Hiring can be a tricky business. You need to figure out who not only has the right blend of skills and experience for the position, but will also be a good fit with your existing team. There are real costs associated with hiring the wrong person, so it’s important to get it right. This means that most hiring managers have created heuristics, or unconscious “mapping systems” that they rely on to decide whether to hire a specific candidate. Yet heuristics tend to introduce unconscious bias, which can actually lead to the wrong choices. Here are four overlooked candidates you probably never hired, but should have.
The Passionate One
Skills and experience are great, but did you know that they’re not the best marker for whether a candidate is the right choice? Passion is actually the differentiator that is the biggest indicator for future success. Whether the candidate is passionate about your company, the specific job title, or the industry as a whole, that passion will push her to learn everything she needs to know to be a success.
By contrast, someone with a strong resume but little passion may just go through the motions, giving as little as possible to earn a paycheck. Of course, it’s wonderful to find someone with both, but if you have to choose, consider giving the edge to the person who really wants to be there.
The Untapped Talent
Good hiring managers know how to spot skills. But great hiring managers know how to spot talent. Like the passionate one, the untapped talent can become a tremendous success even if his resume lacks some core competencies. You can always teach skills, but true talent is hard to find. When you find someone with that “it” factor, consider hiring him, even if it’s at a slightly lower level than the original advertised position.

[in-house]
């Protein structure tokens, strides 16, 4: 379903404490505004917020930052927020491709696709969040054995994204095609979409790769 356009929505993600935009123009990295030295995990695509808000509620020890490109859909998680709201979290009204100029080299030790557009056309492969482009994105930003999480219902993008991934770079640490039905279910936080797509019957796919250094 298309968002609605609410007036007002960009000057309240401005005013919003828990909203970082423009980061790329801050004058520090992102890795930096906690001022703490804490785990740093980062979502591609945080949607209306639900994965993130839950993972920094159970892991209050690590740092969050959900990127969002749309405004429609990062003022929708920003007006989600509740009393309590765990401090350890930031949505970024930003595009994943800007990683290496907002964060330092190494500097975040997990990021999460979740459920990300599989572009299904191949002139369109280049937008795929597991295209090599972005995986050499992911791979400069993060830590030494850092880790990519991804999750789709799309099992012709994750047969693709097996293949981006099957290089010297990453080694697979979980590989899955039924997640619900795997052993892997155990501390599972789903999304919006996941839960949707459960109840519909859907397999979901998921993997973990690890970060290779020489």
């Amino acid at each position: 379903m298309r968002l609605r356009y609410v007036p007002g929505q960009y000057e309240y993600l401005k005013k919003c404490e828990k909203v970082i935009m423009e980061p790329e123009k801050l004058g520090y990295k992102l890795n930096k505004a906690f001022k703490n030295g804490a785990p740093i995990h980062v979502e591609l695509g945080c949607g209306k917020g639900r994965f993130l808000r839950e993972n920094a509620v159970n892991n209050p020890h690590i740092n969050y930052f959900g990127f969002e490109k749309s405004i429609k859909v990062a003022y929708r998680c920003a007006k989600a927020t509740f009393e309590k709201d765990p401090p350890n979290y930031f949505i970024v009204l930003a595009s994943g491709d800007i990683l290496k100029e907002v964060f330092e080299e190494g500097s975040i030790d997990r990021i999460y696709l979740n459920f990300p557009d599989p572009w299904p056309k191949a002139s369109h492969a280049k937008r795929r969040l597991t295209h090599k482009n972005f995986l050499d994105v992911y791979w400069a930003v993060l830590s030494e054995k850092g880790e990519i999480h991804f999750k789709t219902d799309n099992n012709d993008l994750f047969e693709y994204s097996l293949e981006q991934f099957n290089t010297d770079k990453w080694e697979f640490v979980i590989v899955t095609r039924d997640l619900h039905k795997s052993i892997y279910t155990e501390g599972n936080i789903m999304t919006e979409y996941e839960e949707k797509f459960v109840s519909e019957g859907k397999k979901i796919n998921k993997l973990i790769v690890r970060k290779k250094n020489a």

The Overqualified Worker
Many companies are reluctant to hire someone who is “overqualified.” They worry that the employee will leave as soon as a “better” position comes along. While this is a reasonable fear, it’s not always true. It might be that the person is tired of climbing the career ladder, and simply wants to do the work that makes her happy. She might have changing personal needs and be interested in a position with less stress. Or maybe there’s some aspect of the role that particularly intrigues her.
The only way to know is to ask. During the interview, clarify the job title, duties, and (if appropriate) the pay rate. Ask whether the candidate is comfortable with the position as advertised and why she feels it is right for her. Then listen closely to not only her words but her tone of voice. Does she seem genuinely excited about the role? Can she articulate a good reason for wanting the position? She might just be the person you’ve been looking for.
The New Graduate
On the flip side, some companies are reluctant to hire new graduates, citing their lack of experience. Yet new graduates tend to be idealistic, eager, and hard-working. They haven’t picked up bad habits, and you can teach them your way of doing business. Don’t discount a promising new worker simply because it would be his first professional position.
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